Explore / Articles
Octavius Morgan (1803-88)
Octavius Morgan was educated at Westminster School in London and at Christ Church Oxford. He was a Fellow of the Society of Antiquaries of London, a Fellow of the Royal Society, President of the Royal Archaeological Institute and became Member of Parliament for Monmouth. He was also a Justice of the Peace and Deputy Lieutenant for Monmouth.
He began his collection of clocks and watches in 1837 with the purchase in Ratisbon of a small group of antique watches. By 1848 Morgan was well informed on the subject of horology and delivered a paper to the Society of Antiquaries of London, entitled 'The history and progress of the art of watch-making from the earliest times'. In years that followed he contributed papers on watches, clocks, rings, plate, pottery, deeds, printed books, Roman remains, ironwork, and many kinds of medieval antiquities. He even submitted a serious paper concerning 'The extinction of several varieties of dogs in England'. He was also one of the first to assess and publish the dating system of English hallmarking of precious metals.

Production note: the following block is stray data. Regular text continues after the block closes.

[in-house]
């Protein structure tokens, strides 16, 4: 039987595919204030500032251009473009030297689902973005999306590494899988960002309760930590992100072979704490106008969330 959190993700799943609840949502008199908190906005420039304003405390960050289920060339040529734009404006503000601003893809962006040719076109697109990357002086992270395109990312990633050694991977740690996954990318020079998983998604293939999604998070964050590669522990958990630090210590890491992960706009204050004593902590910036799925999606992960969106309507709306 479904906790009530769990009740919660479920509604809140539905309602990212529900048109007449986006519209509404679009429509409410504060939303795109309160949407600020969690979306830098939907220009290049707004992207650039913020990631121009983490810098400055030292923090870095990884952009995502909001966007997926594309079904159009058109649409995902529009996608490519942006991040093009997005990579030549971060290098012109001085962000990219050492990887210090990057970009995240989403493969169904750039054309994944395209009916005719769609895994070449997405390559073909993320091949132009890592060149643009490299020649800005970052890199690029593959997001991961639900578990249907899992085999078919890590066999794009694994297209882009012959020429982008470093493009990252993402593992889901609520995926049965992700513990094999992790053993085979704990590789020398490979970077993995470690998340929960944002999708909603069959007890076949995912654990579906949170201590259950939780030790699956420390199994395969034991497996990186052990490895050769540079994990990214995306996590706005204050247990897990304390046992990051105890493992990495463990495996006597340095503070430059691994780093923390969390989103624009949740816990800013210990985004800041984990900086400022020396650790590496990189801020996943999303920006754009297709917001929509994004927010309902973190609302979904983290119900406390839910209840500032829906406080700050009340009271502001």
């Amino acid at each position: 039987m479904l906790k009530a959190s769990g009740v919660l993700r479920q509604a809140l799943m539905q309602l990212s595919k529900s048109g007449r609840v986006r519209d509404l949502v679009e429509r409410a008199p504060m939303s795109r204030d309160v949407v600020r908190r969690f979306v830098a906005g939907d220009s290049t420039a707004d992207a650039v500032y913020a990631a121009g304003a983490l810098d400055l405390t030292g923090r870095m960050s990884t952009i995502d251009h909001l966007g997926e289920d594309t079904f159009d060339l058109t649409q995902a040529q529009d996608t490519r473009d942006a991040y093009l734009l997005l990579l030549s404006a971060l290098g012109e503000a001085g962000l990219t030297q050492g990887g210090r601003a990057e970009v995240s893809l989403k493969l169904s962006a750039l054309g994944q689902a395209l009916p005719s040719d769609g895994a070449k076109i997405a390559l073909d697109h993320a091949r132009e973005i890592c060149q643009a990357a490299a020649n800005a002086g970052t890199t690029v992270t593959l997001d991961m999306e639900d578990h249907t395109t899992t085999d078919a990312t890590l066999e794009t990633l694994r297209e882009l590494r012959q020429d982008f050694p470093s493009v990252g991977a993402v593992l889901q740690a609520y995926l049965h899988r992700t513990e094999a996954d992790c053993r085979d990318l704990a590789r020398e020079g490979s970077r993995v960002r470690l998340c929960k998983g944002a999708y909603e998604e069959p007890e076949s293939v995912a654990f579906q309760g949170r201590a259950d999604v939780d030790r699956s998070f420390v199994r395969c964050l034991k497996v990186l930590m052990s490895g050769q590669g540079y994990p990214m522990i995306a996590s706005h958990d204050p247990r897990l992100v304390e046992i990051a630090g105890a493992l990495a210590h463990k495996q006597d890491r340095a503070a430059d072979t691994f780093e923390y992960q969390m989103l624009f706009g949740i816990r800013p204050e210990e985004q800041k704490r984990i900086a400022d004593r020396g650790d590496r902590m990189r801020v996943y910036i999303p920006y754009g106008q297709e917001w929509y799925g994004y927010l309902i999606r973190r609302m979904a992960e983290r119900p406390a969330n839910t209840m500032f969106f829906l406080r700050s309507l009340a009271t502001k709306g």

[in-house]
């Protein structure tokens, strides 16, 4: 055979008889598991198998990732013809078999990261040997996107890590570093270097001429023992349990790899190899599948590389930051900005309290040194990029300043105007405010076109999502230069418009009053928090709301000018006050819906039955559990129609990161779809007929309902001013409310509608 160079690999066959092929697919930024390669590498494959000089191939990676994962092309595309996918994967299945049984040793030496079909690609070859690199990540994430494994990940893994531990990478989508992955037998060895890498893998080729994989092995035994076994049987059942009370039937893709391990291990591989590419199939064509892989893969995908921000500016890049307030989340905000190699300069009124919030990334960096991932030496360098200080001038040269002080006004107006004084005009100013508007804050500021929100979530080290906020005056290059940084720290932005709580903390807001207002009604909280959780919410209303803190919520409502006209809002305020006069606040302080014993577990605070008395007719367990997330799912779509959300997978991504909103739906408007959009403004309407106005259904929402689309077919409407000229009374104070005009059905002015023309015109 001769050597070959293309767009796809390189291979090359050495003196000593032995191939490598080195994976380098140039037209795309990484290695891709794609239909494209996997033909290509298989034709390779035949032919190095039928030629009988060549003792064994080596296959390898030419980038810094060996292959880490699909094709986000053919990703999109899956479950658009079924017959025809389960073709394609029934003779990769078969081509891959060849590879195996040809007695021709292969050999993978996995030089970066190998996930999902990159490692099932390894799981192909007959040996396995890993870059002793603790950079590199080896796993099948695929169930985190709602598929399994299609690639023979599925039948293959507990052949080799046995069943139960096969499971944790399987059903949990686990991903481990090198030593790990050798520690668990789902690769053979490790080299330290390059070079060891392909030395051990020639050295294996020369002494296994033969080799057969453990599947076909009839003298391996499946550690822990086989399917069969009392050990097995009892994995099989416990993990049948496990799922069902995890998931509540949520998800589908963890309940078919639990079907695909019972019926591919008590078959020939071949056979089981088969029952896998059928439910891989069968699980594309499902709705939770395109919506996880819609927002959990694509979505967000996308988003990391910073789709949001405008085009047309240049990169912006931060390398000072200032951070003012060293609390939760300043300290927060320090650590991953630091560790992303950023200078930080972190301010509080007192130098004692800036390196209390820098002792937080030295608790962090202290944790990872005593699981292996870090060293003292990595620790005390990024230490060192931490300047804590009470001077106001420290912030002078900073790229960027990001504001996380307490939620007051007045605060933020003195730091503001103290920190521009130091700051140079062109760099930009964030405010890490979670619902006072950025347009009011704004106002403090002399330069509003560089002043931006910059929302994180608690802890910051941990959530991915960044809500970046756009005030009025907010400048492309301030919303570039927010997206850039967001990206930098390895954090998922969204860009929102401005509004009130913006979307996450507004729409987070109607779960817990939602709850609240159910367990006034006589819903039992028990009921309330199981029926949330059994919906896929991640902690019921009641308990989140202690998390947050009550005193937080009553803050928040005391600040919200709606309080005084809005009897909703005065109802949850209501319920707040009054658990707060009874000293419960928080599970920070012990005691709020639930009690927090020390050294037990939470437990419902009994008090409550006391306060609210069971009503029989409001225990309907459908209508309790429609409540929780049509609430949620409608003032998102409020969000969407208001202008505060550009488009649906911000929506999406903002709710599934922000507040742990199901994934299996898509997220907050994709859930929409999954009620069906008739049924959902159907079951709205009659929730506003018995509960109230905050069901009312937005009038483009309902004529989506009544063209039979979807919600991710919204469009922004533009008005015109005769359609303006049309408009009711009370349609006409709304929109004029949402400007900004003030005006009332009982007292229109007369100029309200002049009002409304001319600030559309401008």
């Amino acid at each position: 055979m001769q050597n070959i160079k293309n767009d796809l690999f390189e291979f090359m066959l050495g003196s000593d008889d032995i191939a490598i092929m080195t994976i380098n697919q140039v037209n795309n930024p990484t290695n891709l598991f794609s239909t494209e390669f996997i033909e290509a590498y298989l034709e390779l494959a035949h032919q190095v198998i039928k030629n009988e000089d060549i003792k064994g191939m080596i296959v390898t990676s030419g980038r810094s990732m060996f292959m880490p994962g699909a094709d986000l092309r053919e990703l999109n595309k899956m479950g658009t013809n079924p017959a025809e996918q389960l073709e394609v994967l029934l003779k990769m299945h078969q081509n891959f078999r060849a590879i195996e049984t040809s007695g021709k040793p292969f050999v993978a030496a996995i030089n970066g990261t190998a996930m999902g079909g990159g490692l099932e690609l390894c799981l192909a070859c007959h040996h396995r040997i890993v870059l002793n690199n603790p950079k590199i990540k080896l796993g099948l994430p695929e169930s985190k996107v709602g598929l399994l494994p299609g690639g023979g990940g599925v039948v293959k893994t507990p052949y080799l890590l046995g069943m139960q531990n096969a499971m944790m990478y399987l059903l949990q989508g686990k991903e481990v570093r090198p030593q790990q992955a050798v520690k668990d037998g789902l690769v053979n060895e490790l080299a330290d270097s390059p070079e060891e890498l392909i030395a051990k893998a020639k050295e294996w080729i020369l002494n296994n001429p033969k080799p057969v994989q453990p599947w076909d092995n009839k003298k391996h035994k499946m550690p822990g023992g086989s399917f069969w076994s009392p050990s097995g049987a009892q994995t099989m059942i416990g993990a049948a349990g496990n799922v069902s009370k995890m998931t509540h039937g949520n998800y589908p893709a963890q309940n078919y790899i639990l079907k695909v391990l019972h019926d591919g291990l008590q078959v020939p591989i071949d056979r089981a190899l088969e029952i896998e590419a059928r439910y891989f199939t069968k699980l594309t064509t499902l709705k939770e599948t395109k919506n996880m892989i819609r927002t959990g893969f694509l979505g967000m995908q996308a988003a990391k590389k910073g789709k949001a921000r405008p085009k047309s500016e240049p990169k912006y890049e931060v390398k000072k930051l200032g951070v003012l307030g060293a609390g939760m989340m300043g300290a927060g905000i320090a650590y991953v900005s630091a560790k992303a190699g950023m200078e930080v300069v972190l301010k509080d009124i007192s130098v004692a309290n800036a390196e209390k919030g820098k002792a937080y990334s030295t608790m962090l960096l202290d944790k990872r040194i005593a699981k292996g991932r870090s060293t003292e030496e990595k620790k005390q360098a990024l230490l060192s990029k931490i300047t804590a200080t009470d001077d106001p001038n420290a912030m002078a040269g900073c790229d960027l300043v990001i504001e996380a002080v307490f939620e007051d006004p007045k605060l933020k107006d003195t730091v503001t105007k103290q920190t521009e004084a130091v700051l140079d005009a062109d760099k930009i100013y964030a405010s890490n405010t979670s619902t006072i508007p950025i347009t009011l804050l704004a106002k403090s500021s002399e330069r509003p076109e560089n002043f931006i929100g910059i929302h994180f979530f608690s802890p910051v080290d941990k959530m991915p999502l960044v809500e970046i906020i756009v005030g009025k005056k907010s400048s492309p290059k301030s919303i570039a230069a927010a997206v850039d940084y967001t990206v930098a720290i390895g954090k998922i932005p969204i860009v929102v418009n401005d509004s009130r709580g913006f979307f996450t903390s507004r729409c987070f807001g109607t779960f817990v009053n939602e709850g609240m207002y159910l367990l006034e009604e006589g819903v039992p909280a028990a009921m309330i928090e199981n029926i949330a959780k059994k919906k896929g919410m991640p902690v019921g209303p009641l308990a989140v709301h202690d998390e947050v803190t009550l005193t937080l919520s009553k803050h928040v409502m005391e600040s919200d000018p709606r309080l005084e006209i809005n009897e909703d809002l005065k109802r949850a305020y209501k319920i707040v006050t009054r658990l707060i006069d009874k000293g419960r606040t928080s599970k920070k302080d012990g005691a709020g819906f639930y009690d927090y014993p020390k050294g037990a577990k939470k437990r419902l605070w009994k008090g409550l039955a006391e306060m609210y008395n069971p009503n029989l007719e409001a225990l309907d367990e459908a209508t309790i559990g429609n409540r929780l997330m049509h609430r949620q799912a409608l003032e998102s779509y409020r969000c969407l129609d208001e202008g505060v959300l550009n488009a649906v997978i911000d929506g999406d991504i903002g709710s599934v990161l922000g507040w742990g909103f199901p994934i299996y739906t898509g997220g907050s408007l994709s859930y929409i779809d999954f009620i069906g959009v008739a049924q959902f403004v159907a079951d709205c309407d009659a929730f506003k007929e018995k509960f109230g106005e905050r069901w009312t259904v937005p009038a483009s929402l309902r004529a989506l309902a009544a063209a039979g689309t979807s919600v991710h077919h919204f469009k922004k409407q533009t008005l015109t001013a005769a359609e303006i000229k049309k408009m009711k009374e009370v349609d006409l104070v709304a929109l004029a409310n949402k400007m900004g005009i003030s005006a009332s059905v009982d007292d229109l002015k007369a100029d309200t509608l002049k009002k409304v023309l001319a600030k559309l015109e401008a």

During his lifetime, Morgan presented a number of objects to The British Museum, including the famous automated nef by Hans Schlottheim in 1866, a magnificent table clock by Lucas Weydmann and a fine set of miner's survey instruments by Tobias Volckmer of Brunswick both in 1867. On his death in 1888 he bequeathed his fine collections of clocks watches, scientific instruments, chamberlains' keys, Papal rings and a number of items of glass and ceramics to The British Museum.